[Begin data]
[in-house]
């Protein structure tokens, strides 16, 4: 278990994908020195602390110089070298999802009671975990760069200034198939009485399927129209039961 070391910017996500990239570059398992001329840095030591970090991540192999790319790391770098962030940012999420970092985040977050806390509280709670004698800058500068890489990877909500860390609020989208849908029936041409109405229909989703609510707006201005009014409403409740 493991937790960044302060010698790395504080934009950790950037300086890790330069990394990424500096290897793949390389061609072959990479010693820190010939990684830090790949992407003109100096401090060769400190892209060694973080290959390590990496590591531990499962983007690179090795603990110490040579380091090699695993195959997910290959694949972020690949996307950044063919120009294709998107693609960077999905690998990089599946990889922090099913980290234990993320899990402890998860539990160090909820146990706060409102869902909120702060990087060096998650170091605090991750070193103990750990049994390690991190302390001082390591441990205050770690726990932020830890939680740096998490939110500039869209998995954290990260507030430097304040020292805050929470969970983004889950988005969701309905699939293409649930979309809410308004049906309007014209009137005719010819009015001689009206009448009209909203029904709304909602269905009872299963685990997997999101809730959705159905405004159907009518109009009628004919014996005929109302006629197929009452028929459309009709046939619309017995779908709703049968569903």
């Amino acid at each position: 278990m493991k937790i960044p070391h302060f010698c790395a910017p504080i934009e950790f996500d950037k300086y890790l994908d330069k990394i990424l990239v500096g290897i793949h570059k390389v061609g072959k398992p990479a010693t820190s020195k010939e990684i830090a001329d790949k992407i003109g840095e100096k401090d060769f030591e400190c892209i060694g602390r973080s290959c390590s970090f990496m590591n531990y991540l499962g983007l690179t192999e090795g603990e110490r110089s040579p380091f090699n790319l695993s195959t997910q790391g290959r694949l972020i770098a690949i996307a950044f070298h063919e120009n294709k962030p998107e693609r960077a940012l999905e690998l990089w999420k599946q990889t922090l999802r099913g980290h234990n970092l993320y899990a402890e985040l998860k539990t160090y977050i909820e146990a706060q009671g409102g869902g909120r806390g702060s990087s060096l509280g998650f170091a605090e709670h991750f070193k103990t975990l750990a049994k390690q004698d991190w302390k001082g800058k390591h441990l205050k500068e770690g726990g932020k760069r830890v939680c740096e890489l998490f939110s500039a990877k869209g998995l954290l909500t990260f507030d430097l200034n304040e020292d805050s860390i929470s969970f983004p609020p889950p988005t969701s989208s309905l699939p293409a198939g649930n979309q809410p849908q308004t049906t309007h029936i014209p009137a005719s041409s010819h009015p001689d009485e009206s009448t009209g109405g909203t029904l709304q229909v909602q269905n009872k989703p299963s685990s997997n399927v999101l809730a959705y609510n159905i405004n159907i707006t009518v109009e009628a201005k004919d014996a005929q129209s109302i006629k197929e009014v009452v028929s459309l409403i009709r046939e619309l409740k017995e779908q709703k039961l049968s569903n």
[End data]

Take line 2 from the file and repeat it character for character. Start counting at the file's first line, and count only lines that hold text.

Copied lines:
């Protein structure tokens, strides 16, 4: 278990994908020195602390110089070298999802009671975990760069200034198939009485399927129209039961 070391910017996500990239570059398992001329840095030591970090991540192999790319790391770098962030940012999420970092985040977050806390509280709670004698800058500068890489990877909500860390609020989208849908029936041409109405229909989703609510707006201005009014409403409740 493991937790960044302060010698790395504080934009950790950037300086890790330069990394990424500096290897793949390389061609072959990479010693820190010939990684830090790949992407003109100096401090060769400190892209060694973080290959390590990496590591531990499962983007690179090795603990110490040579380091090699695993195959997910290959694949972020690949996307950044063919120009294709998107693609960077999905690998990089599946990889922090099913980290234990993320899990402890998860539990160090909820146990706060409102869902909120702060990087060096998650170091605090991750070193103990750990049994390690991190302390001082390591441990205050770690726990932020830890939680740096998490939110500039869209998995954290990260507030430097304040020292805050929470969970983004889950988005969701309905699939293409649930979309809410308004049906309007014209009137005719010819009015001689009206009448009209909203029904709304909602269905009872299963685990997997999101809730959705159905405004159907009518109009009628004919014996005929109302006629197929009452028929459309009709046939619309017995779908709703049968569903």